What has changed is not the definition or reality of “privacy,” a concept that denotes the individual’s subjective sense of ownership of their body, their property, space and time. The difference is that a wide range of transactional opportunities have come into play, which were unavailable in the past because products and services could not be personalized efficiently. We’ve created a good, personal information, which was previously inseparable from other goods in the market. Now we need to bank that asset on behalf of its owners, individuals with their own definitions of the fair value of their personal data that we cannot control or define for them. We can help them understand the value and how to leverage it.
We can tell people they have an asset, but we cannot tell them how to use it. Just like money.
The concern then, from our customers’ standpoint (also the perspective of the “reasonable person”), is whether we say those goods should be marshalled to benefit them or someone else. Traditionally, we’ve ignored the personal cost of accommodating mass-produced goods. We learned to be happy with a black car, because that was what Mr. Ford made. Today, just as we can perform full-lifecycle accounting of a factory and find that it extracts value and carries costs that have not been factored into the price and passed on to society at large, we find that producers have simply started collecting personal information and selling it to one another instead of engaging in the negotiation that recognizes the personal property in personal information. Furthermore, we know that, based on the personal property mined from our interactions, some organizations can change the individual’s lifelong cost curve for a service – the canonical example is the health care provider who raises premiums or simply refuses to insure someone identified as being at great risk of incurring medical costs. Both the economy-wide and the many interpersonal interactions that make up the whole economy then begin to whittle away at the actual wealth of people, who don’t even realize they are losing value moment-by-moment. They will eventually be reduced to an informational-economic form of indentured servitude, where their willingness to pay and capacity to earn through labor, rather than from the value of the full range of personal informational assets they possess, will be carefully managed by marketers until they are exhausted of value.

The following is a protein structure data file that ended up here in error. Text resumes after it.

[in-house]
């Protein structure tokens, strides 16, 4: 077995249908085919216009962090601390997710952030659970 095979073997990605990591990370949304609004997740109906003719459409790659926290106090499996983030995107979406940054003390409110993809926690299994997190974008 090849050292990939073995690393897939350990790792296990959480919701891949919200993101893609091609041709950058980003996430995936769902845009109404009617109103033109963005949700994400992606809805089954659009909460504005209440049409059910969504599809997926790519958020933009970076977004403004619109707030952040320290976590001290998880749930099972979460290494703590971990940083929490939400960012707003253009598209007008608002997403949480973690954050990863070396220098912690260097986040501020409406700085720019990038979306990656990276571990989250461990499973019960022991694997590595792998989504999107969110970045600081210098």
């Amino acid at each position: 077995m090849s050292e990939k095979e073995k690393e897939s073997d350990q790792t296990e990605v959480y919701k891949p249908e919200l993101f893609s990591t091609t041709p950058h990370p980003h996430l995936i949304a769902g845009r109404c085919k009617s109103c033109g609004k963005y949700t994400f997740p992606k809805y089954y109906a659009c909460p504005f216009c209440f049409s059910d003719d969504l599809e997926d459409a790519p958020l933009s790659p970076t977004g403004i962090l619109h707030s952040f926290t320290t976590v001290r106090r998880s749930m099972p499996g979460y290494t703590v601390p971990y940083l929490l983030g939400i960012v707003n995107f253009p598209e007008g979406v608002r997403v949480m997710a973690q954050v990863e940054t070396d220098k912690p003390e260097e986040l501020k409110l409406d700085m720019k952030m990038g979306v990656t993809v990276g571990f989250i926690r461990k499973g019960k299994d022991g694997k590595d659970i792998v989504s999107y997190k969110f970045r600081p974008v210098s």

Without a sense of the value each person generates in information, whether you call the concept “privacy” or something else, this discussion will produce a generation in which some people are reduced to the role of factory-farm pigs, existing simply to generate profits instead of living as individuals with self-worth and dignity.
So, let’s avoid the “Privacy’s dead, now let’s get down to business” rhetoric. It prevents us from going to work for the people whose privacy, regardless of the definition, has been destroyed without their consent. The rhetoric gives us an excuse to ignore the messy part of the economy that has emerged in clear focus: People’s preferences are a relevant and valuable component of the value chain for the first time in history.]]>
<![CDATA[Fascinating piece in the Times today on the potential explanations for the behavior of "information" in a black hole. A Black Hole Mystery Wrapped in a Firewall Paradox – NYTimes.com.
The interesting thing about this information is that it, information, is “stuff” from our universe and constitutes information because we can recognize and manipulate the ideas, but that doesn’t make this a predictive science of what will happen inside a black hole. We remain in a purely speculative relationship to the universe as a whole, even when a hole is drilled through it by something that is literally no longer of this reality.]]>